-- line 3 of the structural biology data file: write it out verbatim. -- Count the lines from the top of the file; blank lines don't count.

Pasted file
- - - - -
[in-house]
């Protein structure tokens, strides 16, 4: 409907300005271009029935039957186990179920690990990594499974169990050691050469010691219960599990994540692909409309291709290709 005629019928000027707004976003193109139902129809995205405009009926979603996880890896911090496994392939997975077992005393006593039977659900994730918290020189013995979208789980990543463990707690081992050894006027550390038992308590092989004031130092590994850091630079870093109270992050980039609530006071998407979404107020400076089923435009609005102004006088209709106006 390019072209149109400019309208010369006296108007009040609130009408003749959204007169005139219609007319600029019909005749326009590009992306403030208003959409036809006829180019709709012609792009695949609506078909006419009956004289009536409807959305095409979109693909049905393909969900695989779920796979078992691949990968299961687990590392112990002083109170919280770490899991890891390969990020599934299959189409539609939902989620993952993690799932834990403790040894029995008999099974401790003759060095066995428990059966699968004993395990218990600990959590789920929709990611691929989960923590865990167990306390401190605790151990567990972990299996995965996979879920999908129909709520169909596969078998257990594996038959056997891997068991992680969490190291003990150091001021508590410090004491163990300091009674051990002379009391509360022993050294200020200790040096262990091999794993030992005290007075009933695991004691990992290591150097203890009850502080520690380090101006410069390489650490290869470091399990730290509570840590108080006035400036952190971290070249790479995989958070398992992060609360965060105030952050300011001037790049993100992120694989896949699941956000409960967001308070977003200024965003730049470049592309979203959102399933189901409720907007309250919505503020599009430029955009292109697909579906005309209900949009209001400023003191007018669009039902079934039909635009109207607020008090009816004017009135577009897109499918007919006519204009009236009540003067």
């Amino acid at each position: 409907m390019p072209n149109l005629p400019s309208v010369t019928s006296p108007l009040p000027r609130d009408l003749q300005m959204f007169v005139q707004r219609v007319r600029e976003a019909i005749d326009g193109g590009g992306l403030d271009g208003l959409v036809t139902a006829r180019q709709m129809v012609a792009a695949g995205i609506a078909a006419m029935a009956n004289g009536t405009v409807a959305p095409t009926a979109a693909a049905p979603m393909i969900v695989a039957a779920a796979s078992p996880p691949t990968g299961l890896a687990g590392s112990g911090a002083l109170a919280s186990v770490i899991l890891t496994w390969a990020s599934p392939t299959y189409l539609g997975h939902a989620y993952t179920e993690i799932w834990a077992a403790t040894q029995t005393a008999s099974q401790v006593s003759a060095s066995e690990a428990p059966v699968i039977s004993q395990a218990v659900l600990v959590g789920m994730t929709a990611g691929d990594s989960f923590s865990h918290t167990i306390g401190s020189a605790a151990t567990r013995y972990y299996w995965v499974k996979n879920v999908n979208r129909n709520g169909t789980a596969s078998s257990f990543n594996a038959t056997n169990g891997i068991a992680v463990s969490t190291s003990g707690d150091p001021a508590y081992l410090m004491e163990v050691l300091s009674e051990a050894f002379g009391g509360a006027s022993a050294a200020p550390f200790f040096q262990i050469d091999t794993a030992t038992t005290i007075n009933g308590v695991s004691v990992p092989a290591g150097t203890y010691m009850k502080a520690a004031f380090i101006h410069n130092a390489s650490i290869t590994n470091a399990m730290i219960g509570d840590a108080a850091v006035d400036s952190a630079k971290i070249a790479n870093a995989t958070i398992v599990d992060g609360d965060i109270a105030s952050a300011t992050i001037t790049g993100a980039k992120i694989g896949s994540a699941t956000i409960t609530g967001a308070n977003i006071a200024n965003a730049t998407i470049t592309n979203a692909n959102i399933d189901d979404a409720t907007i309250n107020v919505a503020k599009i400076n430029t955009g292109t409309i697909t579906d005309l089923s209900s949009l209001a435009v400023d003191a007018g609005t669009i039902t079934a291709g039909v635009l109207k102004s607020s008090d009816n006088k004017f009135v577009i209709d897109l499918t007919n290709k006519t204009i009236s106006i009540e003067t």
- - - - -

């Amino acid at each position: 409907m390019p072209n149109l005629p400019s309208v010369t019928s006296p108007l009040p000027r609130d009408l003749q300005m959204f007169v005139q707004r219609v007319r600029e976003a019909i005749d326009g193109g590009g992306l403030d271009g208003l959409v036809t139902a006829r180019q709709m129809v012609a792009a695949g995205i609506a078909a006419m029935a009956n004289g009536t405009v409807a959305p095409t009926a979109a693909a049905p979603m393909i969900v695989a039957a779920a796979s078992p996880p691949t990968g299961l890896a687990g590392s112990g911090a002083l109170a919280s186990v770490i899991l890891t496994w390969a990020s599934p392939t299959y189409l539609g997975h939902a989620y993952t179920e993690i799932w834990a077992a403790t040894q029995t005393a008999s099974q401790v006593s003759a060095s066995e690990a428990p059966v699968i039977s004993q395990a218990v659900l600990v959590g789920m994730t929709a990611g691929d990594s989960f923590s865990h918290t167990i306390g401190s020189a605790a151990t567990r013995y972990y299996w995965v499974k996979n879920v999908n979208r129909n709520g169909t789980a596969s078998s257990f990543n594996a038959t056997n169990g891997i068991a992680v463990s969490t190291s003990g707690d150091p001021a508590y081992l410090m004491e163990v050691l300091s009674e051990a050894f002379g009391g509360a006027s022993a050294a200020p550390f200790f040096q262990i050469d091999t794993a030992t038992t005290i007075n009933g308590v695991s004691v990992p092989a290591g150097t203890y010691m009850k502080a520690a004031f380090i101006h410069n130092a390489s650490i290869t590994n470091a399990m730290i219960g509570d840590a108080a850091v006035d400036s952190a630079k971290i070249a790479n870093a995989t958070i398992v599990d992060g609360d965060i109270a105030s952050a300011t992050i001037t790049g993100a980039k992120i694989g896949s994540a699941t956000i409960t609530g967001a308070n977003i006071a200024n965003a730049t998407i470049t592309n979203a692909n959102i399933d189901d979404a409720t907007i309250n107020v919505a503020k599009i400076n430029t955009g292109t409309i697909t579906d005309l089923s209900s949009l209001a435009v400023d003191a007018g609005t669009i039902t079934a291709g039909v635009l109207k102004s607020s008090d009816n006088k004017f009135v577009i209709d897109l499918t007919n290709k006519t204009i009236s106006i009540e003067t």